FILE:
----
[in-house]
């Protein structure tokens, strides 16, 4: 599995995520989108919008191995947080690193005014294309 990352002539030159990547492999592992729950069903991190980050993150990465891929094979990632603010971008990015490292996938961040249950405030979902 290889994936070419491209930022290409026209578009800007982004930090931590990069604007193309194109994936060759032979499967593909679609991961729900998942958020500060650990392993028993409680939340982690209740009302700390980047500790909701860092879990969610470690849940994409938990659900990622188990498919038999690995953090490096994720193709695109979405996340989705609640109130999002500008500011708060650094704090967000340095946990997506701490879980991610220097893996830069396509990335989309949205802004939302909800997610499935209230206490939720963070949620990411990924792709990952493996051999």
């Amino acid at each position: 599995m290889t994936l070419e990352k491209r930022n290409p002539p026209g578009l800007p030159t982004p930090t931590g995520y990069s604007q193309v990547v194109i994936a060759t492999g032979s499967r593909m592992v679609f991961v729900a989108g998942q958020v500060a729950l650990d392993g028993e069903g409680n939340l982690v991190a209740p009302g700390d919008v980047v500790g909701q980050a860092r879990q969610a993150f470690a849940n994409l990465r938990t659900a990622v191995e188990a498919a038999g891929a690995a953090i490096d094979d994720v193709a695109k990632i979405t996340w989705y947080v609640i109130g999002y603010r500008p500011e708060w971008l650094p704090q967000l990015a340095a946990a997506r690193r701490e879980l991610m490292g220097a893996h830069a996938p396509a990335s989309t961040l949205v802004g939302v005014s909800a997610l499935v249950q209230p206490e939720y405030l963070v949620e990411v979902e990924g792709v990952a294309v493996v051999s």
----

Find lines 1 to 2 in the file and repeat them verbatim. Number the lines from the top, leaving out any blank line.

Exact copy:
[in-house]
């Protein structure tokens, strides 16, 4: 599995995520989108919008191995947080690193005014294309 990352002539030159990547492999592992729950069903991190980050993150990465891929094979990632603010971008990015490292996938961040249950405030979902 290889994936070419491209930022290409026209578009800007982004930090931590990069604007193309194109994936060759032979499967593909679609991961729900998942958020500060650990392993028993409680939340982690209740009302700390980047500790909701860092879990969610470690849940994409938990659900990622188990498919038999690995953090490096994720193709695109979405996340989705609640109130999002500008500011708060650094704090967000340095946990997506701490879980991610220097893996830069396509990335989309949205802004939302909800997610499935209230206490939720963070949620990411990924792709990952493996051999």